In 1584, William the Silent was assassinated by a French Catholic, Balthasar Gérard. William, Prince of Orange, was the leader of the Dutch revolt against Spanish rule in the Netherlands, and the Spanish king had promised 25,000 crowns to anyone who killed him. William had just finished dinner in his home in Delft when Gérard arrived, on the pretext of delivering a message, pulled out his pistols, and shot him 3 times.
Assassination wasn’t new. People have been stabbing, skewering and poisoning their rulers since Suetonius was reporting from Rome, but this death was different. In The Awful End of William the Silent (2005), Lisa Jardine calls it a turning point in European history, the first time a head of state was killed by a handgun (though Wikipedia, which always knows better, points out that the Scottish Regent, the Earl of Moray, was shot dead 13 years earlier).
William’s death introduced a new, more deadly technology into the business of killing leaders. Unlike a dagger, where the killer had to be within arm’s length of his victim, a gun made it possible to kill from a distance. Gérard was caught, but at least in theory an assassin using a gun could act anonymously, killing a head of state without facing the inevitable retribution by the state for his actions. It was a scary prospect for kings and princes.
One result of this and other assassinations – there was a rash of them during these years of religious turmoil – was that 17th century rulers began to withdraw physically from their subjects and treat them more suspiciously, for any petitioner or messenger might be a killer in disguise. Later in the 17th century, Louis XIV moved the French court from Paris to Versailles – away from the danger of the rabble – and other kings followed suit, like American Presidents retreating behind bulletproof glass after the attempted assassination of Ronald Reagan.
Within their palaces, too, rulers withdrew from direct contact with their subjects. The new technology of handguns helped change the architecture of great houses, introducing more defined private and public spaces. The king still needed to display himself to his subjects, but these occasions of contact, like photo opportunities, were carefully stage-managed events.
Out of this studied remoteness emerged one of the blights of modern society, the lobbyist, for the lobby was a transitional room separating public and private areas. The first lobbyists were men and women who traded on their close contact with the powerful, for a fee or a favour, because the powerful had become too remote to approach directly. Come to think of it, that’s still what they are.
The link between ruler and ruled became more tenuous for many reasons – but one was fear, the fear that comes with a new, more deadly technology. And when rulers no longer trust their subjects, trouble follows.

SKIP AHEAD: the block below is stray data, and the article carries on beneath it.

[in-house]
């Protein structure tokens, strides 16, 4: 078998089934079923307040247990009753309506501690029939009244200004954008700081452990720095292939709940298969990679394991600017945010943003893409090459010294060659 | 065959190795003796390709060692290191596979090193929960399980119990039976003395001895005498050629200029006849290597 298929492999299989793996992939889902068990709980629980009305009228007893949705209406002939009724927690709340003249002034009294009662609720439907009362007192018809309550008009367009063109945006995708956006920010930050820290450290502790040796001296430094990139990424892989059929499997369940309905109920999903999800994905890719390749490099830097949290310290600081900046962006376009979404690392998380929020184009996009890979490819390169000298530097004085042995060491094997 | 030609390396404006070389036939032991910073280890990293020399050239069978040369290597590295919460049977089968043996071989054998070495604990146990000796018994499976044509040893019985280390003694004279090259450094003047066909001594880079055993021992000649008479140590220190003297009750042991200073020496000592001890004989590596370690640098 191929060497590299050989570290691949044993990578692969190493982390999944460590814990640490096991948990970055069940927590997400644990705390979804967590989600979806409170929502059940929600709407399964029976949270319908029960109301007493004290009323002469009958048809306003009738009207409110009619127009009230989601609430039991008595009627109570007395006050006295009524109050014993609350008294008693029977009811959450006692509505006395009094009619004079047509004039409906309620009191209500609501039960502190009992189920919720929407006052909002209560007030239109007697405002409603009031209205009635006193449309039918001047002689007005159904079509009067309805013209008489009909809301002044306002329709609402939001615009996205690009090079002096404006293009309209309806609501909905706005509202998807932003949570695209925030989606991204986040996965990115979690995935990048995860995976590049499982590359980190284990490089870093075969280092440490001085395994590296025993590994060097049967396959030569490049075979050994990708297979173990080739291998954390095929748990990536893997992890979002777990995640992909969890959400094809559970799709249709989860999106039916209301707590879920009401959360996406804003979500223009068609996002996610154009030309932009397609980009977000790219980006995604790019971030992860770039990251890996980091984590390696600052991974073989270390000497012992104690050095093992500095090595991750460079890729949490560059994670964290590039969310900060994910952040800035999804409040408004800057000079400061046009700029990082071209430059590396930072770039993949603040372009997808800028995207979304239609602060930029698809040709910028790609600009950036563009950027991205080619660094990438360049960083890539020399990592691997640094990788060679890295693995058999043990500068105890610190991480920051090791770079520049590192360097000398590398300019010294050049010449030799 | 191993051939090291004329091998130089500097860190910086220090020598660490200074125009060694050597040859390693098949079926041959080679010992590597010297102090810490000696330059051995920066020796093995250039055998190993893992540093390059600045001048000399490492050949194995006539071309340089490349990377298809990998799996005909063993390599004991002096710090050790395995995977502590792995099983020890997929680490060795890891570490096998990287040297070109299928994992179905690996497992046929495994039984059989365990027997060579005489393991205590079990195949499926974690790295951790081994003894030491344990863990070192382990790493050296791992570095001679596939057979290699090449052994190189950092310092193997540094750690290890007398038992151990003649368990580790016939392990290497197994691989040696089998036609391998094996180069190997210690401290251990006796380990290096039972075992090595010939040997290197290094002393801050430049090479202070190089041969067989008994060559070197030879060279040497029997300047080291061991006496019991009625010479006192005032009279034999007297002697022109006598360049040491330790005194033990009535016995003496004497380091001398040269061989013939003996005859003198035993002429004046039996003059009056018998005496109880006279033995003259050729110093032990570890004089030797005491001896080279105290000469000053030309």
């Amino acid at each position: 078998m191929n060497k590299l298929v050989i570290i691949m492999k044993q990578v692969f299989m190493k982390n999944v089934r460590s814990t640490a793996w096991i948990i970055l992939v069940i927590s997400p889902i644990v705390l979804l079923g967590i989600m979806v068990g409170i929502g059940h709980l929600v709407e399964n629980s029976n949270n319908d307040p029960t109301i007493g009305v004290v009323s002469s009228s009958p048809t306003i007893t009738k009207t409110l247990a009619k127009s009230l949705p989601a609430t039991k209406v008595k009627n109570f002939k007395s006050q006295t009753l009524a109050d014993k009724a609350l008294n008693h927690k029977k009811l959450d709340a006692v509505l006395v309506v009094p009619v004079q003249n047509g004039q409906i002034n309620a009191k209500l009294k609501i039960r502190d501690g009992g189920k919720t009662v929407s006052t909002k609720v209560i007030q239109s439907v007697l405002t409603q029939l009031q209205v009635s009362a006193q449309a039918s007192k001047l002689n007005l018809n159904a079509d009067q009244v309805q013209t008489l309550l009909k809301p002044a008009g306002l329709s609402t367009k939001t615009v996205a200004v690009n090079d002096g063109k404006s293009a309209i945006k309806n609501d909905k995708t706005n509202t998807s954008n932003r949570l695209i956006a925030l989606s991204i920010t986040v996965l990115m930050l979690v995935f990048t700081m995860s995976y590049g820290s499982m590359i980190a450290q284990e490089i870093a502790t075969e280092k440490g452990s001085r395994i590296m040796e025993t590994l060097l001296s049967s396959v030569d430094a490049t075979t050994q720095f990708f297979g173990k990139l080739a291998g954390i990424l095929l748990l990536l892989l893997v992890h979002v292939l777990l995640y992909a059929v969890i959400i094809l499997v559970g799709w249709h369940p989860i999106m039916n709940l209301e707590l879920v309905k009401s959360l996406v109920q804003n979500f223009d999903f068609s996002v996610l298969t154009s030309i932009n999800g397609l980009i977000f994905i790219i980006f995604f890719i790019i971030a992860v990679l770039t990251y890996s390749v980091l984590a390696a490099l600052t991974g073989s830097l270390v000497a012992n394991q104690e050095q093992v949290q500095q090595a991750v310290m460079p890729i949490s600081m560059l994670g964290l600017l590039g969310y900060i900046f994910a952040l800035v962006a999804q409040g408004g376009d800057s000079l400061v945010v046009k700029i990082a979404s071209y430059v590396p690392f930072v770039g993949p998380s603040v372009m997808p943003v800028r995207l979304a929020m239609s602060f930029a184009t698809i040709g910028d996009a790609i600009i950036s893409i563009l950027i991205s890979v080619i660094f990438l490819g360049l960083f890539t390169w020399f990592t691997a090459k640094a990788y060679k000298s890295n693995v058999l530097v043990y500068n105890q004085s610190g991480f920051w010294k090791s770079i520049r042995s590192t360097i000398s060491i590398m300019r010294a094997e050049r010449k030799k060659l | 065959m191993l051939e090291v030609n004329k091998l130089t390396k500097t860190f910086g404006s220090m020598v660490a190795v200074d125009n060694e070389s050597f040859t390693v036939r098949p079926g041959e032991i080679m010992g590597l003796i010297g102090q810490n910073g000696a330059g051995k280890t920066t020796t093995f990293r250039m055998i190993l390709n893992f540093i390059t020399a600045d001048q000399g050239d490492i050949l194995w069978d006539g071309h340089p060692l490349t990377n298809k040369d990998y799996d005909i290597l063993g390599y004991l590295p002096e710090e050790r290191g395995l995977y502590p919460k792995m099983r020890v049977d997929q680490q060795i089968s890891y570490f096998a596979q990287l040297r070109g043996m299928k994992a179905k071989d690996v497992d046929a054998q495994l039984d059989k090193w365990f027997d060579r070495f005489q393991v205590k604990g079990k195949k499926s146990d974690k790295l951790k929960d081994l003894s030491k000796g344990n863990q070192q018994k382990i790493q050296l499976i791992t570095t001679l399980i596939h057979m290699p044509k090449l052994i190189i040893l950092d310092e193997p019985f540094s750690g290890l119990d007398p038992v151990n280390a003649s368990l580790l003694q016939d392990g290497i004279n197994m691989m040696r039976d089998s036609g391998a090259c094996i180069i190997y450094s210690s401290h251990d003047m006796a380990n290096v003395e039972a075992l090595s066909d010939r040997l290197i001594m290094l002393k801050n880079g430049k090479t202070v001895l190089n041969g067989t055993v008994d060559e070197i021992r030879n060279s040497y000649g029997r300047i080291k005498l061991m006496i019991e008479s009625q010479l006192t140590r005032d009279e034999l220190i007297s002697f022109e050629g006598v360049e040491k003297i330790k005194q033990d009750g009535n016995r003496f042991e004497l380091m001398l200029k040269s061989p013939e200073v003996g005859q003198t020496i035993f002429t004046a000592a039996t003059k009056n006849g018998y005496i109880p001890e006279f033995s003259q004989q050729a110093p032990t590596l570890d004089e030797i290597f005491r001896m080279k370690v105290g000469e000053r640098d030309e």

Which brings me to the current controversy in the United States about the National Security Agency collecting the telephone and Internet records of millions of American citizens, and the inevitable conflict between security and privacy that this involves. I only know what I read, but I gather that the information being collected isn’t content-related. The NSA seems to be interested in traffic patterns.
Back in the 1980s, mathematicians were dealing with traffic of a different kind, and another technology, the mobile/cell phone. Mobile phones use communication towers which are spaced fairly evenly across populated areas, and can handle normal amounts of traffic, until a traffic jam – a real traffic jam, involving cars – occurs. When a tailback occurs, every driver phones home to say he will be late for dinner – and the telecommunications system in that area crashes.
These mathematicians developed analytical tools to predict and handle sudden inexplicable surges in communications traffic. But their algorithms can also be used for other purposes. Financial analysts look at surges on the stock market. Intelligence analysts look at chatter on the internet, the rise and fall of twitter hashtags and blips and clusters in phone calls.
Sometimes, something worthwhile is achieved – and it must be very frustrating, I imagine, that these successes have to be kept secret, while every failure becomes public knowledge. But we are all under surveillance now. I know FaceBook collects content, because it has me tagged as an older woman eager to buy cures for belly fat and hot flushes, and you can go to Google Earth for a birds’ eye view of my backyard.
No doubt William the Silent would have been grateful for better intelligence, but that intelligence comes at a price. And sometimes, in the hands of fearful people or fearful states, it’s not very intelligent at all.